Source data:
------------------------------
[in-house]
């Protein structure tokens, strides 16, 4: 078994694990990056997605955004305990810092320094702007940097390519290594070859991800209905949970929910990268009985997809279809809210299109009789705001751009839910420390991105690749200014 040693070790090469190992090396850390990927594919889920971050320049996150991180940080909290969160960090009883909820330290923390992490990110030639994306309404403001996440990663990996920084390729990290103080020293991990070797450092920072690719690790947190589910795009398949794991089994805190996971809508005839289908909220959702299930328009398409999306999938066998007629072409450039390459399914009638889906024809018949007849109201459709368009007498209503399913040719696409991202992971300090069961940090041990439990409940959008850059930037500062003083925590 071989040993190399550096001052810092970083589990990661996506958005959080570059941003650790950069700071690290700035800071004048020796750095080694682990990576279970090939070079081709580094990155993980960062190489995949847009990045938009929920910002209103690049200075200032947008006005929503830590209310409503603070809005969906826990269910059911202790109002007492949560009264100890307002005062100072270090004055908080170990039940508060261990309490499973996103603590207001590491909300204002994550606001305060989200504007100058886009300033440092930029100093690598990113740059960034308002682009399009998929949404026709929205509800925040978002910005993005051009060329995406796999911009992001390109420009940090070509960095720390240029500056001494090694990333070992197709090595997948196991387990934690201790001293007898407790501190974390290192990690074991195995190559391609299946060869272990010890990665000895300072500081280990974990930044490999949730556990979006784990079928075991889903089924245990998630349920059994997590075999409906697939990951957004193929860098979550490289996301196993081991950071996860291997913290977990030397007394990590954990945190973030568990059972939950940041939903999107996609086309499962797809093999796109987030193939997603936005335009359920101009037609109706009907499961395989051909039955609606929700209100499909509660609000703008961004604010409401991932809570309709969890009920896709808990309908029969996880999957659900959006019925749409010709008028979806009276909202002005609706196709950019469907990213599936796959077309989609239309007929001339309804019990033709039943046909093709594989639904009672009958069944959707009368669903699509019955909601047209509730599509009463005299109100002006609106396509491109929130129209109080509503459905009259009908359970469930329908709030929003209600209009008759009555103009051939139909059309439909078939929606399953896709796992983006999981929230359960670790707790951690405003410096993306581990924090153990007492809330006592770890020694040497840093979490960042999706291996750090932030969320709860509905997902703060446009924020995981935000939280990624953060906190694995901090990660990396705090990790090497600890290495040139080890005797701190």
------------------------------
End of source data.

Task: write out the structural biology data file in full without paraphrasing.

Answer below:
[in-house]
């Protein structure tokens, strides 16, 4: 078994694990990056997605955004305990810092320094702007940097390519290594070859991800209905949970929910990268009985997809279809809210299109009789705001751009839910420390991105690749200014 040693070790090469190992090396850390990927594919889920971050320049996150991180940080909290969160960090009883909820330290923390992490990110030639994306309404403001996440990663990996920084390729990290103080020293991990070797450092920072690719690790947190589910795009398949794991089994805190996971809508005839289908909220959702299930328009398409999306999938066998007629072409450039390459399914009638889906024809018949007849109201459709368009007498209503399913040719696409991202992971300090069961940090041990439990409940959008850059930037500062003083925590 071989040993190399550096001052810092970083589990990661996506958005959080570059941003650790950069700071690290700035800071004048020796750095080694682990990576279970090939070079081709580094990155993980960062190489995949847009990045938009929920910002209103690049200075200032947008006005929503830590209310409503603070809005969906826990269910059911202790109002007492949560009264100890307002005062100072270090004055908080170990039940508060261990309490499973996103603590207001590491909300204002994550606001305060989200504007100058886009300033440092930029100093690598990113740059960034308002682009399009998929949404026709929205509800925040978002910005993005051009060329995406796999911009992001390109420009940090070509960095720390240029500056001494090694990333070992197709090595997948196991387990934690201790001293007898407790501190974390290192990690074991195995190559391609299946060869272990010890990665000895300072500081280990974990930044490999949730556990979006784990079928075991889903089924245990998630349920059994997590075999409906697939990951957004193929860098979550490289996301196993081991950071996860291997913290977990030397007394990590954990945190973030568990059972939950940041939903999107996609086309499962797809093999796109987030193939997603936005335009359920101009037609109706009907499961395989051909039955609606929700209100499909509660609000703008961004604010409401991932809570309709969890009920896709808990309908029969996880999957659900959006019925749409010709008028979806009276909202002005609706196709950019469907990213599936796959077309989609239309007929001339309804019990033709039943046909093709594989639904009672009958069944959707009368669903699509019955909601047209509730599509009463005299109100002006609106396509491109929130129209109080509503459905009259009908359970469930329908709030929003209600209009008759009555103009051939139909059309439909078939929606399953896709796992983006999981929230359960670790707790951690405003410096993306581990924090153990007492809330006592770890020694040497840093979490960042999706291996750090932030969320709860509905997902703060446009924020995981935000939280990624953060906190694995901090990660990396705090990790090497600890290495040139080890005797701190």